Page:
Perranwell Station on the St Mawes Line
Falmouth Harbour
National Maritime Museum
New and Old. Supertanker and Tall Ship
                        Mawes Ferry
The St Mawes Ferry runs every 1/2 hour or so
St Mawes
St Mawes


Typical St Mawes Street and the Victory Inn
 High Tide
Back at St Ives - High Tide
Dusk Falls over the Harbour
Flocks of Seagulls trailing a Crab Boat
Another Dusk Shot
After our 6 days in Cornwall we took the six hour train journey back to Derby via St Erth, by mainline GWR to Plymouth and then a Cross Country train to Derby via Bristol and Birmingham. On this one we booked First Class and were mighty glad, for Standard Class was packed to the aisles like a Covid incubator. There were never more than 10 people in our coach and we spent the 4 hours reading, looking at the scenery, eating junk food and giggling insanely.

Now we are back in Hazel lodge. I picked up a car, much to my disgruntlement, but we need transport for the rest of our time. We are going to Kent to see my family, then back here for a final week before we fly home on August 29th. We are entering the second major "heat wave" of the summer. Temps are expected to crest at 35C (95F) in the next few days. The use of hoses is banned in most parts of England and Wales (but not Scotland) due to water shortages. Nothing to do but huddle indoors with the windows shut and the curtains drawn and read books and write journals. Luckily, it's been cooling down overnight.
Girl on Train
Girl on the Train
August 11th
The heat is also affecting the canals. Many are closing due to water shortage. I went for a bike ride to Stenson this morning and the grass is brown and withered. Plenty of water in our stretch of the Trent and Mersey, the weirs are still running,
Stenson Lock and Cottage (now a Tea Room)
So many Flowers on a Boat!
The Hudson Tug Baltic
(used to be our neighbour at Mercia)

Nadee Bakes in the Sun
Stenson 2
Stenson Wilting in the Sun
August 12
Last night we went to Ken's place in Nottingham for dinner. Not only is he now an esteemed Professor, he is a great cook and excelled himself with this meal - Salmon en Croute with roast potatoes was just the second of four courses.
Mercia Heat
Meanwhile, Mercia Continues to Swelter in
the Heat
Salmon En Croute
MasterChef Ken with his Masterpiece
Ken's Cat Tiger
(Footnote: Sadly, this was the last time we will
ever see him as he died on October 8th, 2022)

Bye Tiger
Saying Goodbye to Tiger
August 27th
Our final outing was to Kent to see my family. We rented a car and drove down the M1, M25, over the Dartford Crossing, now so permanently gridlocked it's unfit for purpose, and down the M20 to Ashford. The M20's southbound carriageway has been converted to truck lanes to handle the backup to Europe caused by more stringent customs requirements post-Brexit. We saw few trucks but with north and southbound traffic crammed into the northbound lanes, there were long delays in both directions. The whole trip took 5 hours.

We stayed with my brother Michael and his wife Angela in the family ancestral home of Woodchurch, a village about 12 miles from the coast. My mother's family go back here to the Norman conquest, 1066, or thereabouts.  We fought the soporific effect of Woodchurch with a grueling succession of family events that Angela organized for us. We went to the Marlowe theatre in Canterbury to see 'Girl from the North Country' a Depression era play set in Duluth, Minnesota with music by Bob Dylan, the Nobel Literature prize laureate and 60s troubadour who has provided the soundtrack for my life. We first saw "Girl" last year at the Old Vic in London where we were underwhelmed by the production.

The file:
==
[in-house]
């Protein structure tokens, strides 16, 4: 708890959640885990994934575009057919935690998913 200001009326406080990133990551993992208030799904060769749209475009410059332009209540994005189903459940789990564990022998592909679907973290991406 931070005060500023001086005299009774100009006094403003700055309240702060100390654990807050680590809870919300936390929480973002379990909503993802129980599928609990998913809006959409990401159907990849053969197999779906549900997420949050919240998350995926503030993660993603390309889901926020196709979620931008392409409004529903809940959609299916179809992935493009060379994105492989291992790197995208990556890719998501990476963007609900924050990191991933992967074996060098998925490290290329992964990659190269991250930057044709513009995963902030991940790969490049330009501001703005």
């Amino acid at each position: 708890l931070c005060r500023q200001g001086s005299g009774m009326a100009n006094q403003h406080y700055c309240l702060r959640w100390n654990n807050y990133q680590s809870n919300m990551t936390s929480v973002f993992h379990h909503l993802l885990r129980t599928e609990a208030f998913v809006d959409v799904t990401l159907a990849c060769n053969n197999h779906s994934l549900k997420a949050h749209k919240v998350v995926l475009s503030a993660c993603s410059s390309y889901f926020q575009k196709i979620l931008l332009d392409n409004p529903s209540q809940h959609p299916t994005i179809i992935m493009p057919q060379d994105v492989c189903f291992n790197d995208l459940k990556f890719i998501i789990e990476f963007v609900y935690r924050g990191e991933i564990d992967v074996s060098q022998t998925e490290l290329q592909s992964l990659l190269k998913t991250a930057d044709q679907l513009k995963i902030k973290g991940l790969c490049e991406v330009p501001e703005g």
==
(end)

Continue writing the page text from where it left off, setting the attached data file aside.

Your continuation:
A lot of work has been done in the meantime, however, and the Marlowe production was a thoroughly superb theatrical experience. I resolved to read the script because it was delivered rapid-fire by a large cast of characters and I could not understand some of it, but what I could I liked.

My nephew Josh and his lady Amber took us out to a cozy Italian restaurant, Pinocchio's, also in Canterbury, and we had lunch at my brother Nigel and Sandra's house and another dinner at Cafe du Soleil with most of the family including my sister who came over from Deal. We also had a nice lunch with friend Viv in the Three Chimneys, Sissinghurst. We also met Ann Bourne at Sissinghurst Castle and afterwards spent a riotous afternoon and evening at Mick and Ange's house with her sister Jackie and two of her friends, who arrived pre-loaded from a wine tasting. As climate change takes hold, vineyards in Kent are becoming more and more viable.

Phew! I'm exhausted just writing about this trip. Now we are back at Mercia Marina clearing out the lodge and packing up. The weather continues balmy and mostly dry - the best summer weather we have had since we started coming here in 2007.
Michael and Angela's Cats -
Patch (left) and Tigger (above, with Ange)

3 Chimneys
Viv and Barb at the Three Chimneys
(above and below)
3 Chimneys
Nigel & Sandras Garden Party
Garden Party at Nigel & Sandra's House

Nigel & Sandra's Garden
Nigel & Sandra's Garden (detail)
Nigel & Sandras Garden
Nigel & Sandra's Garden (detail)
With Josh and Amber at Pinocchio's
Amber, Barb and Josh
Giant Moth visiting Woodchurch
Cafe Du Soleil
Family Dinner at the Cafe Du Soleil, Canterbury
(L-R) Rog, Ange (sis), Sandra, Michael, Ange
(sis-in-law) Barb and Nigel

Cafe Du Soleil Paella
Final Fish n' Chips
Barb tucking in to a final fish n' chips
Homeward Bound

All in all it was a great summer. The best
weather we have had yet (apart from the two
short 'heat waves'). We had a smooth ride
home in another (or maybe the same) A350.
Unlike the outbound journey, the food and
service was excellent.